Whether you’ve gone vegan or just aren’t a fan of yogurt, you may be wondering how to get probiotics into your diet without eating dairy products. Behold! Five nondairy fermented foods that will foster healthy bacteria in your gut.
By Jaclyn Desforges
For many people, yogurt and probiotics are one and the same. But eating dairy products isn’t the only way to keep your system healthy. According to Donna Schwenk, author of Cultured Food Life: Learn to Make Probiotic Foods in Your Home, you can look beyond the dairy aisle toward fermented foods such as sauerkraut and kombucha (a type of fermented tea), which are filled with health-promoting probiotics.
So why are probiotics so good for you? “Your immune system must learn to identify safe environmental factors from dangerous ones in order to act appropriately,” explains Schwenk. “It does this through the help of bacteria. Bacteria are not only ‘good’ in most cases but also critical to training our immune systems to help prevent chronic illnesses, including allergies.” The result? Better digestion and a healthier immune system.
1. Sprouted breads
When you think of probiotic foods, bread probably isn’t the first thing that comes to mind. But bread made from sprouted grains packs a powerful probiotic punch.
“All the phytic acid and enzyme inhibitors are deactivated in these breads, so vitamins and minerals skyrocket,” says Schwenk. “You receive nutrients that you can’t get from other breads.” Having trouble finding sprouted varieties in the bread aisle? Some brands, such as Silver Hills and Ezekiel 4:9, are found in the freezer section.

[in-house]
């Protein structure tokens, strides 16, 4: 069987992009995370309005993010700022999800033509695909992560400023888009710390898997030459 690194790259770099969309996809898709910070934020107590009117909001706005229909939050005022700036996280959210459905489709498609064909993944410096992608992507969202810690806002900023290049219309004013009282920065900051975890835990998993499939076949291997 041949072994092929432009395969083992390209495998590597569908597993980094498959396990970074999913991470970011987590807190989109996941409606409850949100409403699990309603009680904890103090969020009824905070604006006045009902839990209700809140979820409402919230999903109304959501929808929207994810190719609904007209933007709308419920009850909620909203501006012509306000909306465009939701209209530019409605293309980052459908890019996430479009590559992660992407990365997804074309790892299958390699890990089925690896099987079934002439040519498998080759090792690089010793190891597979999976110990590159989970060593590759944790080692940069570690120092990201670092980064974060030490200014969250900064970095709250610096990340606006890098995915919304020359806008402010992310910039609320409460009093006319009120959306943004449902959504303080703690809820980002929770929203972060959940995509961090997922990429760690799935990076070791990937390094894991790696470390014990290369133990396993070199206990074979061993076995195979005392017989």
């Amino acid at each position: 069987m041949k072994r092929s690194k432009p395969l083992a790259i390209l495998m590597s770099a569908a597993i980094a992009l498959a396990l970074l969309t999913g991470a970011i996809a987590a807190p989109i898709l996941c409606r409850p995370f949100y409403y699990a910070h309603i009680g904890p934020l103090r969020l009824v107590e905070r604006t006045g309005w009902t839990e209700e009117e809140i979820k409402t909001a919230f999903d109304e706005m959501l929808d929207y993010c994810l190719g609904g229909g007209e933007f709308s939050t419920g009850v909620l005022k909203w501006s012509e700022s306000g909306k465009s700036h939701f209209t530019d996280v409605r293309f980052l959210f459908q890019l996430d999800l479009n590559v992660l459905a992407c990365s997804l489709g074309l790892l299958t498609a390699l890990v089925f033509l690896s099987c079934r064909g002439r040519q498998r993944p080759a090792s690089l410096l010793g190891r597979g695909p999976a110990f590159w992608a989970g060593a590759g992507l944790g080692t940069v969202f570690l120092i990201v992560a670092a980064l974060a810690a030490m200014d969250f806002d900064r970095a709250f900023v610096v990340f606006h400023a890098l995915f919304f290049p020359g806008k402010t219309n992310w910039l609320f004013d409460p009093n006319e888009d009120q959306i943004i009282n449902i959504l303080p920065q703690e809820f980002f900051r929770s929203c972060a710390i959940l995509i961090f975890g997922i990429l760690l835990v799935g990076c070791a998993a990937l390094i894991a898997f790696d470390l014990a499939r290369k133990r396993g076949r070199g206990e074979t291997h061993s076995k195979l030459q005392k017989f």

Kefir is a tart fermented drink made from gelatinous grains. Though normally made in a cow’s- or goat’s-milk base, it can be made dairy-free using coconut or almond milk. According to Schwenk, kefir has anywhere from 36 to 56 strains of probiotics, compared to only seven in yogurt. Make your own dairy-free kefir by adding coconut or almond milk to kefir powder starter packages (found in health-food stores.)
Kombucha is a fermented tea that’s loaded with B vitamins and probiotics. While you can usually find it premade in stores, you can also make it at home with kombucha starter culture. “It’s a powerful liver detox and all-around adrenal supporter,” says Schwenk. And thanks to the natural CO2 carbonization that’s created during the fermentation process, kombucha is a bubbly probiotic-rich alternative to pop.
Usually found in the freezer or refrigerated section of the grocery store, tempeh is made from whole fermented soybeans and is a rich source of probiotics. Unlike most probiotic foods, tempeh’s gut-friendly bacteria has the ability to withstand high temperatures – a big plus for this stir-fry favourite.
5. Cultured veggies
Eating cultured vegetables such as sauerkraut, Korean kimchee and pickles is another dairy-free way to boost your probiotic intake. “These veggies are my secret weapons for colds, flus and any kind of stomach trouble,” says Schwenk.
While she recommends canning your own cultured veggies for maximum probiotic benefit, store-bought varieties are also beneficial. For the biggest probiotic boost, make sure to pick up lacto-fermented varieties of pickles and sauerkraut, located in the refrigerator aisle of your grocery or health-food store. “Homemade is most effective, but picking up store-bought ones can be a great way to start consuming these foods,” she says.